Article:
"Why the fuss? Well, Colin's a baby whale..." Oh no. They named the doomed little thing ('little' meaning about the size of a large car). Mal Holland's report from the Daily Telegraph gives a very illuminating rundown of the nervous breakdown that "Sydney's booming whale watching industry" is experiencing right now... [more inside]
posted by ZachsMind on Aug 20, 2008 - 78 comments

The Limits of fMRI

Picturing our thoughts. "We're looking for too much in brain scans." [Via]
posted by homunculus on Aug 19, 2008 - 16 comments

science and futurism overlap

One Pill Makes You Autistic -- And One Pill Changes You Back. It might also lead to recreational autism, where people who want to take a break from having messy emotions about other people decide to unplug and enter a state where human relationships are no more important than inanimate objects. [more inside]
posted by nickyskye on Aug 18, 2008 - 67 comments

Sokal and beyond

Truth's Caper : essay by Simon Blackburn on Sokal's Hoax.
posted by Gyan on Aug 18, 2008 - 175 comments

Dalek prototype

Rise of the rat-brained robots. [Via]
posted by homunculus on Aug 15, 2008 - 39 comments

Da gebt der Natur die Ehre/ Froh, an Aug' und Herz gesund/ Und erkennt der Farbenlehre/ Allgemeinen ewigen Grund!

Goethe's Theory of Colors: example of a "research style" that has "played a crucial role in the history of physics", or "tedious heap of mythical, uninformed or impressionistic color anecdotes"? Learn more about "Goethian science", then miss the point entirely by viewing a PDF recreating his experiments photographically, or playing with his triangle online. [more inside]
posted by No-sword on Aug 15, 2008 - 16 comments

The Booze of Attraction

Science! "[S]cientists have proven that 'beer goggles' are real — other people really do look more attractive to us if we have been drinking. Surprisingly, the beer goggles effect was not limited to just the opposite sex among the ostensibly straight volunteers recruited for the study — they also rated people from their own sex as more attractive."
posted by ericb on Aug 14, 2008 - 50 comments

Every. Single. MST3K. Episode.

All MST3K episodes available in .avi format. That is all. I need to lie down.
posted by ObscureReferenceMan on Aug 13, 2008 - 99 comments

I Didn't Know That

Science Hack is a unique search engine for science videos focusing on Physics, Chemistry, and Space. For example, things to do with sulfur hexafluoride. Still growing, the editors are presently indexing other scientific fields of study including Geology, Psychology, Robotics and Computers. Ever wonder why things go bang?
posted by netbros on Aug 7, 2008 - 6 comments

Miracle Plant?

In 1991, the New York Times reported on the development of a new salt-water crop called salicornia that produced seeds rich in high-quality protein and oil. While it was acknowledged as having great potential for becoming a valuable crop in subtropical areas, the LA Times talks about a farmer who thinks the crop could help solve world hunger, provide abundant clean fuel for vehicles and slow global warming. This particular farmer has been touting salicornia for quite some time now, and he seems to have been successful in small-scale operations he's been allowed to lead.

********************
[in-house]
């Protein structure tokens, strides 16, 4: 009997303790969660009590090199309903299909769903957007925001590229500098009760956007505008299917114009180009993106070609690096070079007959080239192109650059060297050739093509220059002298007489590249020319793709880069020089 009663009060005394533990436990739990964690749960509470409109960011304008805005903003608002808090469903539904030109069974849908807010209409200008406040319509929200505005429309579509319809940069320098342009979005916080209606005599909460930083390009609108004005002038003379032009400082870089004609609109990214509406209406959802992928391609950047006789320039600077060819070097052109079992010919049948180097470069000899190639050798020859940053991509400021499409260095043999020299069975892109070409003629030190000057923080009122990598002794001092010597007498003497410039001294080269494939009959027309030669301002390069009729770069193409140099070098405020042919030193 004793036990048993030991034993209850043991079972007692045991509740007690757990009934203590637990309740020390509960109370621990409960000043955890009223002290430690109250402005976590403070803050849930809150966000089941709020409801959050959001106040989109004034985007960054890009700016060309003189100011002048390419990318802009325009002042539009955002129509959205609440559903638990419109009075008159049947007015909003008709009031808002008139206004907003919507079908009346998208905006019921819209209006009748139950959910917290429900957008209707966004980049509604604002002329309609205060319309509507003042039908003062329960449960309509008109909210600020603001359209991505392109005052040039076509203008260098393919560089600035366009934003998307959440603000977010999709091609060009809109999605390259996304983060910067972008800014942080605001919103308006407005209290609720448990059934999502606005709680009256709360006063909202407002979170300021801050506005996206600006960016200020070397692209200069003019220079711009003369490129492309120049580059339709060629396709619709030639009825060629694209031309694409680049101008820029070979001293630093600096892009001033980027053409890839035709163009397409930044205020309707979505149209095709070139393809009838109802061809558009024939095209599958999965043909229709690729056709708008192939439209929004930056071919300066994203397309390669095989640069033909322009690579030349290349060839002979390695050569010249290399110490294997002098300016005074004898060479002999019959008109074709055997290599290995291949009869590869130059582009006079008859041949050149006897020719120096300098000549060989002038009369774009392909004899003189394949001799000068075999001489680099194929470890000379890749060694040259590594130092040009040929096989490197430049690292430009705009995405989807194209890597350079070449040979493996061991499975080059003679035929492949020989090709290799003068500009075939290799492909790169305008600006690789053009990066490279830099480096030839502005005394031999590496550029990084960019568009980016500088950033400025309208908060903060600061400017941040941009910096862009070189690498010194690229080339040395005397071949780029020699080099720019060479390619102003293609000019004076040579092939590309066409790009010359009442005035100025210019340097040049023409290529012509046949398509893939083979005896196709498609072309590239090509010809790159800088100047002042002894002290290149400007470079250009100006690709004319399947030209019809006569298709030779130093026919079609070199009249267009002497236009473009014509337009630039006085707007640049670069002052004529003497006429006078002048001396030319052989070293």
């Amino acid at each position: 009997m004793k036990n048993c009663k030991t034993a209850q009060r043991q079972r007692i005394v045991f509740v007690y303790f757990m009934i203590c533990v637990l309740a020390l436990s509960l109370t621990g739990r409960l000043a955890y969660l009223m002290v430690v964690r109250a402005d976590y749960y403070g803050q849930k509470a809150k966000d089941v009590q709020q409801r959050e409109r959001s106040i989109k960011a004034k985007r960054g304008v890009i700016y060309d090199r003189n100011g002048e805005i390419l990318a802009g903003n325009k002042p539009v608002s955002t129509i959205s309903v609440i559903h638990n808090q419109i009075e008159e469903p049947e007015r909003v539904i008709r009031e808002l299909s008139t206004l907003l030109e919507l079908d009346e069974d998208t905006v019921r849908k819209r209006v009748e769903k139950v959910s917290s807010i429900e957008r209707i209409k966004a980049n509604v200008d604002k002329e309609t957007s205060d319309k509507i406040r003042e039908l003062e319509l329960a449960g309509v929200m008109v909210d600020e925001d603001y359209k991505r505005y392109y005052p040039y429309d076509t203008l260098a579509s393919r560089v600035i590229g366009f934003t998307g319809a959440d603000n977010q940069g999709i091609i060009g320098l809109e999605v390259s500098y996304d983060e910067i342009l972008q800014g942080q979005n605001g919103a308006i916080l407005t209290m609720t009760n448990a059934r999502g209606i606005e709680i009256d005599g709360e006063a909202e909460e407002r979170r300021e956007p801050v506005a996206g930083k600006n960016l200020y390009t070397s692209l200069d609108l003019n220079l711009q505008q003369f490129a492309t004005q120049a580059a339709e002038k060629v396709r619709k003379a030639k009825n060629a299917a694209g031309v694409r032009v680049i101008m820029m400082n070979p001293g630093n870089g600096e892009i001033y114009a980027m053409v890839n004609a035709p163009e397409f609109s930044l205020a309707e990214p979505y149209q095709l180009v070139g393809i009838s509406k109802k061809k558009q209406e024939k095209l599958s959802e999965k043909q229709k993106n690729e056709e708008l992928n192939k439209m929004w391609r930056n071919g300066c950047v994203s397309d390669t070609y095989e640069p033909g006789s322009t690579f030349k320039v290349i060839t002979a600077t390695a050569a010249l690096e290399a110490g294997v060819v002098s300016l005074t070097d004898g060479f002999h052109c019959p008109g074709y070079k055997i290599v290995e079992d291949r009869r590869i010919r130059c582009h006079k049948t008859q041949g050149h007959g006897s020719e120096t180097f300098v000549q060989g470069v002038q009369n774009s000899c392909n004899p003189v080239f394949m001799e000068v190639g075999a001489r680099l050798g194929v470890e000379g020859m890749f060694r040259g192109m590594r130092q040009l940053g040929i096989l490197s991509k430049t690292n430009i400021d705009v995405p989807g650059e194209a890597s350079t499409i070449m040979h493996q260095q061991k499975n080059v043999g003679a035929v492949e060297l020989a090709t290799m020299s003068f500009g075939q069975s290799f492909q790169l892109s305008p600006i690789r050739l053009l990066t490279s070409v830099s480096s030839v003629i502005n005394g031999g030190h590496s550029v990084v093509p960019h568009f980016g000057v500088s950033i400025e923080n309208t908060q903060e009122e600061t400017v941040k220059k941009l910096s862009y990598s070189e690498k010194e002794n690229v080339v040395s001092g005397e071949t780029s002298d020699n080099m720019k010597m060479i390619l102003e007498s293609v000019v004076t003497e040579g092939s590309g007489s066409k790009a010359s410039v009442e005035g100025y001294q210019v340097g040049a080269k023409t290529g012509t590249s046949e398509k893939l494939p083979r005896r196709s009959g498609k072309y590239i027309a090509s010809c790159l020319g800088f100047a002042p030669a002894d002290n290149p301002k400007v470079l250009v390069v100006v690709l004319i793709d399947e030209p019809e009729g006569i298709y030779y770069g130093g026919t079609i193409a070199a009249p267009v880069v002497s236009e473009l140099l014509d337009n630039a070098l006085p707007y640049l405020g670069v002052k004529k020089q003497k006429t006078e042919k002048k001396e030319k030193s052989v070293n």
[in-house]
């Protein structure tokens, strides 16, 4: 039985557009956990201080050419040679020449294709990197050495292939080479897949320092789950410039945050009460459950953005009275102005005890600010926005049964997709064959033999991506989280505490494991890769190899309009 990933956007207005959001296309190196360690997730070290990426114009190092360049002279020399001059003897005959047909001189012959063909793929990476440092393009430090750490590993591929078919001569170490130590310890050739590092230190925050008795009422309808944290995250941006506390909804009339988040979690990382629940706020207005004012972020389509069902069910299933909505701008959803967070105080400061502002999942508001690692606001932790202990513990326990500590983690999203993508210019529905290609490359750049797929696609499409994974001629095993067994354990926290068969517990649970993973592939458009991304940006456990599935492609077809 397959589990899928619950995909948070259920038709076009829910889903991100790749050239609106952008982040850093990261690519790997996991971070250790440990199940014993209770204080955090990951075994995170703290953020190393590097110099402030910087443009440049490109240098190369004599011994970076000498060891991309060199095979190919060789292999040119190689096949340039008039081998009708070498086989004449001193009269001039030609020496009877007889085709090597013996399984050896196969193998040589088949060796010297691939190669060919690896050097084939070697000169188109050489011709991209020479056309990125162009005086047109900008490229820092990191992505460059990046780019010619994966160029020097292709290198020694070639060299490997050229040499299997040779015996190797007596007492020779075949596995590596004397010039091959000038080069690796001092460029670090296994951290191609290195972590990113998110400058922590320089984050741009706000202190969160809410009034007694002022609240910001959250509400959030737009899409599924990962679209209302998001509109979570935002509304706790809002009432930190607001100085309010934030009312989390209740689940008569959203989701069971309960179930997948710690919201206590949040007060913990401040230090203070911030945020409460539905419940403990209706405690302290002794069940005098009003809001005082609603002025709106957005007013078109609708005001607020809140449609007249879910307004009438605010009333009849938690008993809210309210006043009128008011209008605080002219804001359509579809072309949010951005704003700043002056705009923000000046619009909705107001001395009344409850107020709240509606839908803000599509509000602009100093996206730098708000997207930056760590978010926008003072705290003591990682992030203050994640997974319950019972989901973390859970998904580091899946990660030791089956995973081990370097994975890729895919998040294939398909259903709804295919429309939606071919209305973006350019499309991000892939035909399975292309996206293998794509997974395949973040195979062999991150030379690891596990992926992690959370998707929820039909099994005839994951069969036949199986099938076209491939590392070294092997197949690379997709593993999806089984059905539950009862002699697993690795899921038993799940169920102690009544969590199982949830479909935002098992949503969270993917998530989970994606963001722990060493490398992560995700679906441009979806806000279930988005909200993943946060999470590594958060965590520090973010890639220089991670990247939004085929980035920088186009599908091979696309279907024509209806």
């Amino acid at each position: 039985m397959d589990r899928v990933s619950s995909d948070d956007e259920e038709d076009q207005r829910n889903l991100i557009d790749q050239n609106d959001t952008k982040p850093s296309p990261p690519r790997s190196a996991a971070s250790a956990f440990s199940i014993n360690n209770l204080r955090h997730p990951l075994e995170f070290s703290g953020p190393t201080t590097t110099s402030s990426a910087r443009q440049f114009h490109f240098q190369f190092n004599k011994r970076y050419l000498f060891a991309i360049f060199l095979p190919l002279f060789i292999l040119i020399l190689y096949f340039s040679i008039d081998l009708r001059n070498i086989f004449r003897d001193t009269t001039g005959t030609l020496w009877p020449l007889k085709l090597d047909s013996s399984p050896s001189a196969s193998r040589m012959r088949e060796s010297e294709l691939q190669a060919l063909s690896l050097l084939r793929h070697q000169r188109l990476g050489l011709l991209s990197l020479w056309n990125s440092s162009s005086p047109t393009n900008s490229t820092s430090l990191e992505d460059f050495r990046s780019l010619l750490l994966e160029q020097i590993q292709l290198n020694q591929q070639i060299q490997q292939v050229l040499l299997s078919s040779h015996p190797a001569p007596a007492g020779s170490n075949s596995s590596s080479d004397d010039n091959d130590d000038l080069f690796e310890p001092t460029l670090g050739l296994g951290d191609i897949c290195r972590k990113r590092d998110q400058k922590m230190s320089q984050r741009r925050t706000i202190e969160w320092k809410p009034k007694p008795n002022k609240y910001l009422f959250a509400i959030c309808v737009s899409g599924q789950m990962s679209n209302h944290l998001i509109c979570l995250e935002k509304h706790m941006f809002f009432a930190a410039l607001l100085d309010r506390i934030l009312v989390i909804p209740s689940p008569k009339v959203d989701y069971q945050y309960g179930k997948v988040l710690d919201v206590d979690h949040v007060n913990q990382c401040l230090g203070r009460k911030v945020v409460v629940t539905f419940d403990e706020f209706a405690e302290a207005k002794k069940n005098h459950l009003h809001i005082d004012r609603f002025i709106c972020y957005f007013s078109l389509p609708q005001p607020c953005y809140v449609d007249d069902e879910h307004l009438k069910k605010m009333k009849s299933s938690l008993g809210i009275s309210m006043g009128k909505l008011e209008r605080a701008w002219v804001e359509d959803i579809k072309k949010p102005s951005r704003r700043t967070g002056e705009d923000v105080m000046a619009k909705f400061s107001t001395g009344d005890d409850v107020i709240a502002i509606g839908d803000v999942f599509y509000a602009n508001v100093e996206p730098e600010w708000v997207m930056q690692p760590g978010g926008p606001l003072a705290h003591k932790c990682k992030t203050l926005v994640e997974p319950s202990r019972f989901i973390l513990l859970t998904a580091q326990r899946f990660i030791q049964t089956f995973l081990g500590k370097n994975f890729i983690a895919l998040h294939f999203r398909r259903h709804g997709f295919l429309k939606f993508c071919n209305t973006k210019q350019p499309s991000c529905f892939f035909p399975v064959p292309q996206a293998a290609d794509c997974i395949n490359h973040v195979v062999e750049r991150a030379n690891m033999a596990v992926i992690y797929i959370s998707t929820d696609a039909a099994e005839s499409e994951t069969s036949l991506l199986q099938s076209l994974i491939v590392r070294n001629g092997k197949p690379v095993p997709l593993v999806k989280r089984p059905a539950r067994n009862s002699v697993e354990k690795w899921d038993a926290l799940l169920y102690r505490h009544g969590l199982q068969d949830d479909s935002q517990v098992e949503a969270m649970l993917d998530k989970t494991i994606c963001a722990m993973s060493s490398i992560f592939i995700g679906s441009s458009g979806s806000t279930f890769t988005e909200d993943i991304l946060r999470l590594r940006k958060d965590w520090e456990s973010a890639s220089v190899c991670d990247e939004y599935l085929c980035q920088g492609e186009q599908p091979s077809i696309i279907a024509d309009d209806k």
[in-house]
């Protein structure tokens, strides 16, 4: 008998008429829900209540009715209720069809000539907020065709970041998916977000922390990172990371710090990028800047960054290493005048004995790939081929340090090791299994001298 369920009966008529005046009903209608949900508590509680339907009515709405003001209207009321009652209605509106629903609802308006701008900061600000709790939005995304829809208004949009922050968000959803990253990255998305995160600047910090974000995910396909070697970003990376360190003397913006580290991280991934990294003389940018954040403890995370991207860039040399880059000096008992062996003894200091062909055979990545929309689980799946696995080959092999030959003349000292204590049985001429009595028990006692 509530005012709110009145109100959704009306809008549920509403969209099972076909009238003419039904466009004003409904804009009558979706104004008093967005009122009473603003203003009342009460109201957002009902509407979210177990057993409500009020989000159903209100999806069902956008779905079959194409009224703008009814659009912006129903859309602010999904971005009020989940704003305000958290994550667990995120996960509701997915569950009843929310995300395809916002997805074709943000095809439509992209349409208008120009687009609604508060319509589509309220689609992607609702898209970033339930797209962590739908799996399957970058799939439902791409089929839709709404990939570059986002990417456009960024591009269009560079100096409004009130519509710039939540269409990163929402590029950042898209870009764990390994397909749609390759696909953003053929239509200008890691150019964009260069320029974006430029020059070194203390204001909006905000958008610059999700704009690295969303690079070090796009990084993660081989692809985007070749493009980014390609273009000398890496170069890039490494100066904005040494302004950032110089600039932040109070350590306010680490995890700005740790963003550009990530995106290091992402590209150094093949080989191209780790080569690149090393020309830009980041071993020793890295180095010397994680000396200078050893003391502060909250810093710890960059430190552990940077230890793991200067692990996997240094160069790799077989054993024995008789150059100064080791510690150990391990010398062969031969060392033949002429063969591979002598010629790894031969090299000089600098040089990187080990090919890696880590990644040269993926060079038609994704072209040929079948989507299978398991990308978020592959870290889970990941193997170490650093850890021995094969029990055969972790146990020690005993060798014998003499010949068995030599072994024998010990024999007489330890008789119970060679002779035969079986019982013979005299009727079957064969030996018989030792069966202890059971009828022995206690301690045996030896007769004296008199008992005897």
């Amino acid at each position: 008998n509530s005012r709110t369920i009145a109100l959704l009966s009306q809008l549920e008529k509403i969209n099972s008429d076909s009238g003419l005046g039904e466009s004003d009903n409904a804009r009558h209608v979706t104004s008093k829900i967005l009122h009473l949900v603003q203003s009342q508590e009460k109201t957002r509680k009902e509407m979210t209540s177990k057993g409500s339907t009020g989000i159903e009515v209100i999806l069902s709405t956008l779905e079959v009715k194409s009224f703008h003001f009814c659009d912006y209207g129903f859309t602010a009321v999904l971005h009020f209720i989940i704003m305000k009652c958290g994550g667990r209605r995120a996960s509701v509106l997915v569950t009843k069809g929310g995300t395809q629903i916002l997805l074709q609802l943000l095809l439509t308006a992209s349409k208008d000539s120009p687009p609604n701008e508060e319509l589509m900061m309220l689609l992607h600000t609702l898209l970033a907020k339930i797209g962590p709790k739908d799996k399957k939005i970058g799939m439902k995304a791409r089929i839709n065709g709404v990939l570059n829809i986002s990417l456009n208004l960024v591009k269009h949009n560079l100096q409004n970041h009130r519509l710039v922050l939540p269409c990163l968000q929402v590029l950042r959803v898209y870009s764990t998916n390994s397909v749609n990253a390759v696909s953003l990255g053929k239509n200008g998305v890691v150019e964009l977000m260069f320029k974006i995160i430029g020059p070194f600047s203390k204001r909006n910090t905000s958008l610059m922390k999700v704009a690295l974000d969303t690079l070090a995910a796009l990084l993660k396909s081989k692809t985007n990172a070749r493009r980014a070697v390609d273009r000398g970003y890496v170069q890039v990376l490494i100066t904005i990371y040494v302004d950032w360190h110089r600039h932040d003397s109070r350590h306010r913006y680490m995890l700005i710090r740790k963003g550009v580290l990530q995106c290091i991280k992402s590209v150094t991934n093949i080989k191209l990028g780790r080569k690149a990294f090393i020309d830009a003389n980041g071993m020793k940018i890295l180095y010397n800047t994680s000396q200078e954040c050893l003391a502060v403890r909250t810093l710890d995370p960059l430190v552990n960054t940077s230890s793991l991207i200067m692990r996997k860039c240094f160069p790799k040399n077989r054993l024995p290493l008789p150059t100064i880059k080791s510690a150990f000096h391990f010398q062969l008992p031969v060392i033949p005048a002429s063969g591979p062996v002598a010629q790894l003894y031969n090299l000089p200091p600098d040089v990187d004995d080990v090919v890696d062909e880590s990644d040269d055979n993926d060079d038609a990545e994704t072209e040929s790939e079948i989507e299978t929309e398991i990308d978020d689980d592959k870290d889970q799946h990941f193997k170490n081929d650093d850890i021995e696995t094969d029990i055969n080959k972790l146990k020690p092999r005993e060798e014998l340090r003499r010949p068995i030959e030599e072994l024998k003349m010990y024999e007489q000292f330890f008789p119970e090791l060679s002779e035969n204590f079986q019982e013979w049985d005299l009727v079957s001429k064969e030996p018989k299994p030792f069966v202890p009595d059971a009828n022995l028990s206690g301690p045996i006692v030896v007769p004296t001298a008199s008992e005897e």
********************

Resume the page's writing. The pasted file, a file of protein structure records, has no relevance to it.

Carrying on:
posted by SportsFan on Aug 6, 2008 - 22 comments

Al-Jazari's Elephant Clock and other Islamic Inventions

Al-Jazari is the best-known Islamic inventor of the Middle Ages, famous for his waterclocks and automata. The wonderful History of Science and Technology in Islam has articles on him as well as other subjects. A medieval manuscript of Al-Jazari's masterwork, a book generally known in English as either Book of Knowledge of Mechanical Devices, can be perused in its entirety in flash form. It includes 174 illustrations. If you want to see working copies of his most famous automaton, the Elephant Clock, you can go either to the Ibn Battuta Mall in Dubai (Flickr pictures), the Musée d'Horlogerie du Locle in Switzerland (Cabinet of Wonders post about visiting the museum) or Institute for the History of Arab-Islamic Science in Frankfurt (article about the institute from a feature in Saudi Aramco World magazine called Rediscovering Arabic Science).
posted by Kattullus on Aug 6, 2008 - 13 comments

On royal curiosity and language deprivation experiments

Frederick...made linguistic experiments on the vile bodies of hapless infants, "bidding foster-mothers and nurses to suckle and bathe and wash the children, but in no wise to prattle or speak with them; for he would have learnt whether they would speak the Hebrew language (which had been the first), or Greek, or Latin, or Arabic, or perchance the tongue of their parents of whom they had been born. But he laboured in vain, for the children could not live without clappings of the hands, and gestures, and gladness of countenance, and blandishments." [more inside]